Thursday, April 10, 2008

George Gray

I have studied many times
The marble which was chiseled for me --
A boat with a furled sail at rest in a harbor.
In truth it pictures not my destination
But my life.
For love was offered me and I shrank from its disillusionment;
Sorrow knocked at my door, but I was afraid;
Ambition called to me, but I dreaded the chances.
Yet all the while I hungered for meaning in my life.
And now I know that we must lift the sail
And catch the winds of destiny
Wherever they drive the boat.
To put meaning in one's life may end in madness,
But life without meaning is the torture
Of restlessness and vague desire --
It is a boat longing for the sea and yet afraid.

-Edgar Lee Masters

I read this poem in junior high and it has stuck with me ever since. I like the image of a ghost reflecting on his own tombstone and how it represents his life, a life he wishes he'd done more with. And I think of it sometimes when I look at the framed picture I have in my living room: boats at rest in a harbor, with furled sails.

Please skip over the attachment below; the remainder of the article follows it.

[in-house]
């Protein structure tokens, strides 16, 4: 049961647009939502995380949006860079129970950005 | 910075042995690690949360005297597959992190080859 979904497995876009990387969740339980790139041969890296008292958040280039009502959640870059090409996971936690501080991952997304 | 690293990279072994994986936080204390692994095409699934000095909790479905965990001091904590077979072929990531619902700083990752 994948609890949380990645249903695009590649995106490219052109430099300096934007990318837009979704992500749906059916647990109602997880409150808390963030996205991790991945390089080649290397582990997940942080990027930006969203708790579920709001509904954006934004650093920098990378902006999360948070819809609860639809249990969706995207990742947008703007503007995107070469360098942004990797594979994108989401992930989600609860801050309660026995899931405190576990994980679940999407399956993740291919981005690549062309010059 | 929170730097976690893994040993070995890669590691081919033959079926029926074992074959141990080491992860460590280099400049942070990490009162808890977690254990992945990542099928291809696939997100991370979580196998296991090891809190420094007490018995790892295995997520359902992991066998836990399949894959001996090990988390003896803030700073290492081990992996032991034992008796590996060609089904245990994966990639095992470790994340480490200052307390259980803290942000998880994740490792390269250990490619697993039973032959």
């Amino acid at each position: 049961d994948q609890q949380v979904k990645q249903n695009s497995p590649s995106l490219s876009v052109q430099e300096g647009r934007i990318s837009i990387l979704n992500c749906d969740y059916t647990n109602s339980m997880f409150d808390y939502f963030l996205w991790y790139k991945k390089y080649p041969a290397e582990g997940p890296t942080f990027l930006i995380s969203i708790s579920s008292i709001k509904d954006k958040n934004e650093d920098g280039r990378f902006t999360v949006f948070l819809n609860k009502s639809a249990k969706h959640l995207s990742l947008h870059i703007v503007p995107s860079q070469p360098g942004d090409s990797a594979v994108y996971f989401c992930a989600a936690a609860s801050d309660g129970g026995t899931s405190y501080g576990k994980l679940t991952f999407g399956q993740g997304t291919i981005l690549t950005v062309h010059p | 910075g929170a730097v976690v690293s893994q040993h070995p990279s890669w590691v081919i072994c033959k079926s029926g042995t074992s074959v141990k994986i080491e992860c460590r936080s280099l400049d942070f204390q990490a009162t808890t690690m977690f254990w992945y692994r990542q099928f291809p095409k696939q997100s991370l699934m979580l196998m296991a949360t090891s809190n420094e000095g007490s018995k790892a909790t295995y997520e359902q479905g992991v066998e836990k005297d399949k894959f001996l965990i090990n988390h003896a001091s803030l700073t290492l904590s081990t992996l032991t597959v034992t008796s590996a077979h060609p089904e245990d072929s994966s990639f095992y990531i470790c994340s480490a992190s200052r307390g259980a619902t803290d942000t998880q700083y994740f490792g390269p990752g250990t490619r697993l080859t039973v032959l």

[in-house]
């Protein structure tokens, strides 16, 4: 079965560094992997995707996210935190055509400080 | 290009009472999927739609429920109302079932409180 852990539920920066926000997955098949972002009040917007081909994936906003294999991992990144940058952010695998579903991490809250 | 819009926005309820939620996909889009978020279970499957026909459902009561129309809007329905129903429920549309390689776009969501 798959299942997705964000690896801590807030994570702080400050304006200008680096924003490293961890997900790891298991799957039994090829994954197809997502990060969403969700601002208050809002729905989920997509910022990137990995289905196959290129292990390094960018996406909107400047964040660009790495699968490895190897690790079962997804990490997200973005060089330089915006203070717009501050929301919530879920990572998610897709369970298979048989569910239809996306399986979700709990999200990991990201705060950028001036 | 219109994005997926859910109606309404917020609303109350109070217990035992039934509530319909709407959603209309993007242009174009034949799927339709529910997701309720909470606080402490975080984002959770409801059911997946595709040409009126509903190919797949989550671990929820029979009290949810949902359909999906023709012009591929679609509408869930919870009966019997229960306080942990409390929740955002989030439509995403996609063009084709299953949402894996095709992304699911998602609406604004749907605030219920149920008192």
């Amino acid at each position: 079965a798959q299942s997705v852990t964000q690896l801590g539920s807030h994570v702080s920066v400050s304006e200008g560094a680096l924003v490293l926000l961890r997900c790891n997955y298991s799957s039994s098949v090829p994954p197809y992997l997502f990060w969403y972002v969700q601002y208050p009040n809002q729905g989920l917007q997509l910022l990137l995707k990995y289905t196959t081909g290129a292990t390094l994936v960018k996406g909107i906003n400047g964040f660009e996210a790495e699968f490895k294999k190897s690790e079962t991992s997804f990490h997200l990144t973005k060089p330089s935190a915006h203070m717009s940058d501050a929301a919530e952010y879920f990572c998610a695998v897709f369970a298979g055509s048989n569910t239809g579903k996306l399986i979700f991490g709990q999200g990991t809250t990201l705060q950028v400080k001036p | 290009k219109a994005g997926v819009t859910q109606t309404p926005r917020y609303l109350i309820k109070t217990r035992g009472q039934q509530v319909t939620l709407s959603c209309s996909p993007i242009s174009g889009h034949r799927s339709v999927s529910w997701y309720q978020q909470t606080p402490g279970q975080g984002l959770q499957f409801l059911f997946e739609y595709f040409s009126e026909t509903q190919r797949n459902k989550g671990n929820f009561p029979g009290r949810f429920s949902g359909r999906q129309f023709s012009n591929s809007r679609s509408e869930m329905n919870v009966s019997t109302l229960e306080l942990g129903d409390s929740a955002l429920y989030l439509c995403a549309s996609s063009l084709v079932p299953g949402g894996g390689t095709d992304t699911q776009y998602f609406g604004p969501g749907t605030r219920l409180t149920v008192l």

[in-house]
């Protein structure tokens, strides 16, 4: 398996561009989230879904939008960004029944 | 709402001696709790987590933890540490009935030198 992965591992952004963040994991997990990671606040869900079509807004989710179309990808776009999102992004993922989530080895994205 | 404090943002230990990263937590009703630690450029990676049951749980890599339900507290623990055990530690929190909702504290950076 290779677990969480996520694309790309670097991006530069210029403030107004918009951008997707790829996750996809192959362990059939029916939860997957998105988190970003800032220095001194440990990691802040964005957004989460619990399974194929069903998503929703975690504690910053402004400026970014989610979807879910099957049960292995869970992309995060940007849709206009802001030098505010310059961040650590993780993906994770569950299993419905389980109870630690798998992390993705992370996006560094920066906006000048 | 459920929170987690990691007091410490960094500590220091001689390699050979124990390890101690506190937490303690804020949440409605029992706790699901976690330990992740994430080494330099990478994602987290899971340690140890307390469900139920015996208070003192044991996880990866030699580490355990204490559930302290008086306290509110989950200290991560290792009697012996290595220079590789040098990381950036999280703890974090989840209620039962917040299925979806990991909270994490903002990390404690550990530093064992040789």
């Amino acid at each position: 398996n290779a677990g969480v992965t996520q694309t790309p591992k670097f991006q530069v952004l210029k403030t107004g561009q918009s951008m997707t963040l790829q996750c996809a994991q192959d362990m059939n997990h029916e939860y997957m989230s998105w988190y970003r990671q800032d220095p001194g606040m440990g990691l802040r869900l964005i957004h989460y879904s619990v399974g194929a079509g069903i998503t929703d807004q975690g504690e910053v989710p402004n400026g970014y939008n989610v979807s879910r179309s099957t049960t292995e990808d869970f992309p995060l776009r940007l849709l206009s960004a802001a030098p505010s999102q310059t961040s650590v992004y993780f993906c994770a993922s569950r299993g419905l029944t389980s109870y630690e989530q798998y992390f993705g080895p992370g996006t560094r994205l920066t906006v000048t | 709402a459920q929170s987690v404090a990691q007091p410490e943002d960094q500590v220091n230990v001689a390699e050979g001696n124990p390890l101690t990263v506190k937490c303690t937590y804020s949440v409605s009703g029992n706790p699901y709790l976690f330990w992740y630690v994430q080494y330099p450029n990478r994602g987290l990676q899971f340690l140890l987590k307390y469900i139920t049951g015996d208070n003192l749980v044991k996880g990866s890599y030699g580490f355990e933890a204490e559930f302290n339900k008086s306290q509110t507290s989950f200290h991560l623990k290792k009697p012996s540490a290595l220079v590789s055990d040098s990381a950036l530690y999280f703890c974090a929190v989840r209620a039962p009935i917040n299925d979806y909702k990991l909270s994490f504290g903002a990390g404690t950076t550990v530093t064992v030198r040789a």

I just don't want to be a George Gray myself. :) This poem provides a little bit of inspiration to me in my own life: to seize chances in life while I have them. It almost makes me freak out a bit... what HAVE I done with myself so far? What should I be doing? Am I just letting chances pass me by? I need to get to work planning my next trip!!!! :)

(I don't get to go on the Berlin/Budapest trip, by the way... will just have to keep a lookout for the next one...)



Blogger Tracie said...

Oh! Oh my!

What an amazing poem! I love it. I'm going to have to remember this about inspiring!

So cool!!

4/10/2008 11:18 PM  
Blogger Joan said...

Spoon River has always held a special place in my heart, too. :)

4/12/2008 9:30 PM  
Blogger Larry said...

That was a great poem. I hope I can be as creative for my tombstone. I am not going to even try to write one until I have lived a bit longer, though.

4/17/2008 1:58 PM  
Blogger AdmiralDack said...

Great poem. Here's another (warning: it's long, but beautiful)

"The Building of the Ship"
by Henry Wadsworth Longfellow

(And for your travel plans, a suggestion: Phoenix!!) :) -M

7/08/2008 2:55 PM  

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